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Decile

Reviewed by Sweta | Updated on Sep 30, 2020

Catalogue

Introduction

Decile is an analytical method used in statistical studies to divide a set of data into ten equal subsections. The ranking is either in an ascending order or in descending order. The division is similar to the division done using percentiles or quartiles.

Understanding Decile

Decile facilitates categorisation of data sets and observations into samples for convenience of analysis and measurement. The data set is divided into ten equal parts and will contain nine data points.

The purpose of deciles is to determine the largest and smallest values based on a metric. For example, the S&P BSE 100 Index (Indian stock exchange) can be split into ten deciles (10 firms in each decile) on the P/E multiple of firms to determine and analyse the highest and the lowest P/E firms comprised in the index.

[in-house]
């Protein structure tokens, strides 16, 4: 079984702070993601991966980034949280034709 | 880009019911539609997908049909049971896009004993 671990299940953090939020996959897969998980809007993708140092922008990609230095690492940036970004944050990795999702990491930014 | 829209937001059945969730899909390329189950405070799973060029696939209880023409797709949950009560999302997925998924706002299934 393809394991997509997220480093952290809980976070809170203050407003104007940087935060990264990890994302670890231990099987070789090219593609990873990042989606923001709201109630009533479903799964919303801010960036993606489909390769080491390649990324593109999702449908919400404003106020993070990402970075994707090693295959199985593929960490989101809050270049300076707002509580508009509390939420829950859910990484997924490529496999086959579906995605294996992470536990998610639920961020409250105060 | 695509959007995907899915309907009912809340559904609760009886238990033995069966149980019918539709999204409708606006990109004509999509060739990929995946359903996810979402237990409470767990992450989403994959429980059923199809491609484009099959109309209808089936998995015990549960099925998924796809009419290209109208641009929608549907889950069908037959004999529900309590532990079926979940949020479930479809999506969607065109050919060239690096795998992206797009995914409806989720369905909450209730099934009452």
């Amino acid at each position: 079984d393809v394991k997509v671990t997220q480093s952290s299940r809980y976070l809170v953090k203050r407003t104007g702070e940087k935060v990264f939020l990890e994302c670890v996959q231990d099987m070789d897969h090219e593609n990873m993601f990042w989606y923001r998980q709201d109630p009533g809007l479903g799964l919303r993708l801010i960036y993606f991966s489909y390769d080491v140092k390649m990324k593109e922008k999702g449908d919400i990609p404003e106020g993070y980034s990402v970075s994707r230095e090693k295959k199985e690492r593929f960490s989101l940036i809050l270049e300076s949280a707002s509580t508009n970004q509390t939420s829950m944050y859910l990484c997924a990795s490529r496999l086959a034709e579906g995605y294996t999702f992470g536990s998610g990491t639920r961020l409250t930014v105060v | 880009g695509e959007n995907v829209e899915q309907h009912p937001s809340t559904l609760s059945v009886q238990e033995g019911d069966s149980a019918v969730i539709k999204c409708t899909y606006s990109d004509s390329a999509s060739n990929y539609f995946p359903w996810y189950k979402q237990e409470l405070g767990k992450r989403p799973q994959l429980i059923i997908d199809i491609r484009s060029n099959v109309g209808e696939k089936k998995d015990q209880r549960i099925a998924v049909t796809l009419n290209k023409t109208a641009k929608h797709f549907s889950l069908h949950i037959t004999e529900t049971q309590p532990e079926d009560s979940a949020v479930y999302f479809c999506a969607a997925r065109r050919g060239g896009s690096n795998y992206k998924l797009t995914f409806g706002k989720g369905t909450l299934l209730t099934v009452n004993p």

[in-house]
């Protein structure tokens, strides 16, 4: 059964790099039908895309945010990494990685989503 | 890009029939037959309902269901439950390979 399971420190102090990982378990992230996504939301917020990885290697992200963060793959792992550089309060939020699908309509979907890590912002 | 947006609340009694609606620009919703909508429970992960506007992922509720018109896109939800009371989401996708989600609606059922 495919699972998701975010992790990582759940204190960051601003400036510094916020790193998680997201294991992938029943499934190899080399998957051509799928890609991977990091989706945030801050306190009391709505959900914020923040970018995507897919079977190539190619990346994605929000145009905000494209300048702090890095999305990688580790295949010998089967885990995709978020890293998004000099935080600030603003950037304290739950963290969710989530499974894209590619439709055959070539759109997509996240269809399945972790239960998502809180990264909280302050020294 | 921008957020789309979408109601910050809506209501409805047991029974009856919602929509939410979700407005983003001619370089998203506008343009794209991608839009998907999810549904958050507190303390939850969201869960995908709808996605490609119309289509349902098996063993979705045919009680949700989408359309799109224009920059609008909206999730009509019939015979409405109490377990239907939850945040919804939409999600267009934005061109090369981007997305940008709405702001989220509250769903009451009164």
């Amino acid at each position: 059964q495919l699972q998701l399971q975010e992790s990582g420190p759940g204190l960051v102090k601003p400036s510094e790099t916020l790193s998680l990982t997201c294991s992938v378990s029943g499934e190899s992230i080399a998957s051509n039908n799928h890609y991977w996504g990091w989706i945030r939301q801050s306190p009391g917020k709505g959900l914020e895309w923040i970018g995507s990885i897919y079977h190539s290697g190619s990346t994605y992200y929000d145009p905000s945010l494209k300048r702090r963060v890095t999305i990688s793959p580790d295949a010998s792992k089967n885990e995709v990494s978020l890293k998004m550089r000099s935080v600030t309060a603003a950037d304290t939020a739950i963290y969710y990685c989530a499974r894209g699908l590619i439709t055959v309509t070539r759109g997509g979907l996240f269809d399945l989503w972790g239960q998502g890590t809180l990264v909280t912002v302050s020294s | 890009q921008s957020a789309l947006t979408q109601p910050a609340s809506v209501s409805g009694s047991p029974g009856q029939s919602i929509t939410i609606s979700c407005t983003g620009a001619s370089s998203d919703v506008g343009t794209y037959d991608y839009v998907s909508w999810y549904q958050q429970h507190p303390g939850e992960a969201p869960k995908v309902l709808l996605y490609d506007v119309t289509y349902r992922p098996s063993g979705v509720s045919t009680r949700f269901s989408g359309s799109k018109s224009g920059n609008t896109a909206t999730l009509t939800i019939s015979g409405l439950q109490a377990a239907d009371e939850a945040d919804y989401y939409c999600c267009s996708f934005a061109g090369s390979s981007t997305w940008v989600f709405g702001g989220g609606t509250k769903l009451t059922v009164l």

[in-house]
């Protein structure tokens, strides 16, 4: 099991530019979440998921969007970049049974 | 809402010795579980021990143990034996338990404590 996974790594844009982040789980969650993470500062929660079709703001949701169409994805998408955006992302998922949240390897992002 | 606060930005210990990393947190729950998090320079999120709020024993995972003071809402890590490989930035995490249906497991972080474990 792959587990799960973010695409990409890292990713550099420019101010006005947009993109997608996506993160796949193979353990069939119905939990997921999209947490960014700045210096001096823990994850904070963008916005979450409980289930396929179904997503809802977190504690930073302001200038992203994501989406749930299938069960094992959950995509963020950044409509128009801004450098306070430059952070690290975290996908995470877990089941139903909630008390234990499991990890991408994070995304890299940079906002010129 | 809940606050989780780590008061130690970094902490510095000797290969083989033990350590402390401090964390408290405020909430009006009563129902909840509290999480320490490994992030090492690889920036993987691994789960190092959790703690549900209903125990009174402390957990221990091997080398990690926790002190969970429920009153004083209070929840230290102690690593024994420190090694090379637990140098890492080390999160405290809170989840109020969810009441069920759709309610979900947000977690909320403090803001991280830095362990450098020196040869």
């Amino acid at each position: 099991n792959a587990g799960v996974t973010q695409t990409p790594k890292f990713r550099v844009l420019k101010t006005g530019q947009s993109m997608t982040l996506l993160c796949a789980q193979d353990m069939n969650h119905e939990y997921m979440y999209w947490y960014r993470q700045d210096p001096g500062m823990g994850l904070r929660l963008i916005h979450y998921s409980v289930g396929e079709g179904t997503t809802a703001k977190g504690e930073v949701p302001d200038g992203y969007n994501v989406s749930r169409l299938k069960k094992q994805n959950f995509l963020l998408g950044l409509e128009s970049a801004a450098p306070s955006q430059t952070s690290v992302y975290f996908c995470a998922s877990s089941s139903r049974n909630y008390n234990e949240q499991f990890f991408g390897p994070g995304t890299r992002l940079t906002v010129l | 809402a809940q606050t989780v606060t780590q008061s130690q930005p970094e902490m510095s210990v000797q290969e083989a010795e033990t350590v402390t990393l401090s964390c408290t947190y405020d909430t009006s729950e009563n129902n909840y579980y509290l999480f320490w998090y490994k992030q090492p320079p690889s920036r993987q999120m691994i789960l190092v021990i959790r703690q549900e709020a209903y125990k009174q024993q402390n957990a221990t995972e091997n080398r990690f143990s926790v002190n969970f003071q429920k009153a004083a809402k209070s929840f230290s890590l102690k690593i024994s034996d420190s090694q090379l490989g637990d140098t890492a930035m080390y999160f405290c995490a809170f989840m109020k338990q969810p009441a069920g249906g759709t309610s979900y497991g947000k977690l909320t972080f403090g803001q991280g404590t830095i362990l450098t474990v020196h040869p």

After the division of the data in deciles, the data set is assigned decile ranks. Decile ranks enable arrangement of the data from the lowest value to the highest value on a scale of one to ten. Each rank is based on an increase of ten percentage points. D1-the first decile has 10 per cent of the data set below it, D2-the second decile has 20 per cent of the data set below it, D3-the third decile has 30 per cent of the data set below it, and similarly for the rest of the data.

The formula for calculation of a decile is mentioned below: D1 = Value of [n+1/10]th data D2 = Value of [2(n+1)/10]th data D3 = Value of [3(n+1)/10]th data D9 = Value of [9*(n+1)/10]th data

The 5th decile is the median. The data point D5 = Value of [5*(n+1)/10] is the data point half-way through the distribution.

Deciles are used in finance and economics to divide data into sets for the purpose of analysis. For example, the data set of mutual fund portfolio or the data set of income-tax return filers can be divided for analysing the top 10 per cent and so on.

Conclusion

Deciles as statistical tools can be used for a variety of purposes and in a variety of industries or segments. The government, too, can use the data to frame welfare policies, tax policies, and so on.

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